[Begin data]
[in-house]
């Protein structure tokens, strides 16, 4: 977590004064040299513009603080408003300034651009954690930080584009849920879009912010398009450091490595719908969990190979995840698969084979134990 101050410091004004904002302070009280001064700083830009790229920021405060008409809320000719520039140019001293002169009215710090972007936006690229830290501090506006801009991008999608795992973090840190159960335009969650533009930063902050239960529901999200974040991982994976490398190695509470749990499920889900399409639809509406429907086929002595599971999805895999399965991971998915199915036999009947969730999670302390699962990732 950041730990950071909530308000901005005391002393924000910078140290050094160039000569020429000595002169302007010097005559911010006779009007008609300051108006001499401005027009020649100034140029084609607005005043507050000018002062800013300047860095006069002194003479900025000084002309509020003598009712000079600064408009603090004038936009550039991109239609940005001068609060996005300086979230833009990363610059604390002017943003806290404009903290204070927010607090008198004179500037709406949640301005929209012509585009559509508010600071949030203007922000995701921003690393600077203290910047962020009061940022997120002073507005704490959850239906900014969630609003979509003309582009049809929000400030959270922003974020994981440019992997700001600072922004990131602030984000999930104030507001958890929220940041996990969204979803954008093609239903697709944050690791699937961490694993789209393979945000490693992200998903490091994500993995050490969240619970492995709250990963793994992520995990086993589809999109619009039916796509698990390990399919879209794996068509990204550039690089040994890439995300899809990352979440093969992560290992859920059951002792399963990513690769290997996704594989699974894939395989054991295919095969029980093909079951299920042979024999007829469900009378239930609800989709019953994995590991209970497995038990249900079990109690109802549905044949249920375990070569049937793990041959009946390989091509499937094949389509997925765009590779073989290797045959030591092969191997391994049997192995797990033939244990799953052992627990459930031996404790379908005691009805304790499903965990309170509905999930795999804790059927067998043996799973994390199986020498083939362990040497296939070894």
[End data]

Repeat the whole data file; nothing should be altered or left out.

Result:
[in-house]
């Protein structure tokens, strides 16, 4: 977590004064040299513009603080408003300034651009954690930080584009849920879009912010398009450091490595719908969990190979995840698969084979134990 101050410091004004904002302070009280001064700083830009790229920021405060008409809320000719520039140019001293002169009215710090972007936006690229830290501090506006801009991008999608795992973090840190159960335009969650533009930063902050239960529901999200974040991982994976490398190695509470749990499920889900399409639809509406429907086929002595599971999805895999399965991971998915199915036999009947969730999670302390699962990732 950041730990950071909530308000901005005391002393924000910078140290050094160039000569020429000595002169302007010097005559911010006779009007008609300051108006001499401005027009020649100034140029084609607005005043507050000018002062800013300047860095006069002194003479900025000084002309509020003598009712000079600064408009603090004038936009550039991109239609940005001068609060996005300086979230833009990363610059604390002017943003806290404009903290204070927010607090008198004179500037709406949640301005929209012509585009559509508010600071949030203007922000995701921003690393600077203290910047962020009061940022997120002073507005704490959850239906900014969630609003979509003309582009049809929000400030959270922003974020994981440019992997700001600072922004990131602030984000999930104030507001958890929220940041996990969204979803954008093609239903697709944050690791699937961490694993789209393979945000490693992200998903490091994500993995050490969240619970492995709250990963793994992520995990086993589809999109619009039916796509698990390990399919879209794996068509990204550039690089040994890439995300899809990352979440093969992560290992859920059951002792399963990513690769290997996704594989699974894939395989054991295919095969029980093909079951299920042979024999007829469900009378239930609800989709019953994995590991209970497995038990249900079990109690109802549905044949249920375990070569049937793990041959009946390989091509499937094949389509997925765009590779073989290797045959030591092969191997391994049997192995797990033939244990799953052992627990459930031996404790379908005691009805304790499903965990309170509905999930795999804790059927067998043996799973994390199986020498083939362990040497296939070894």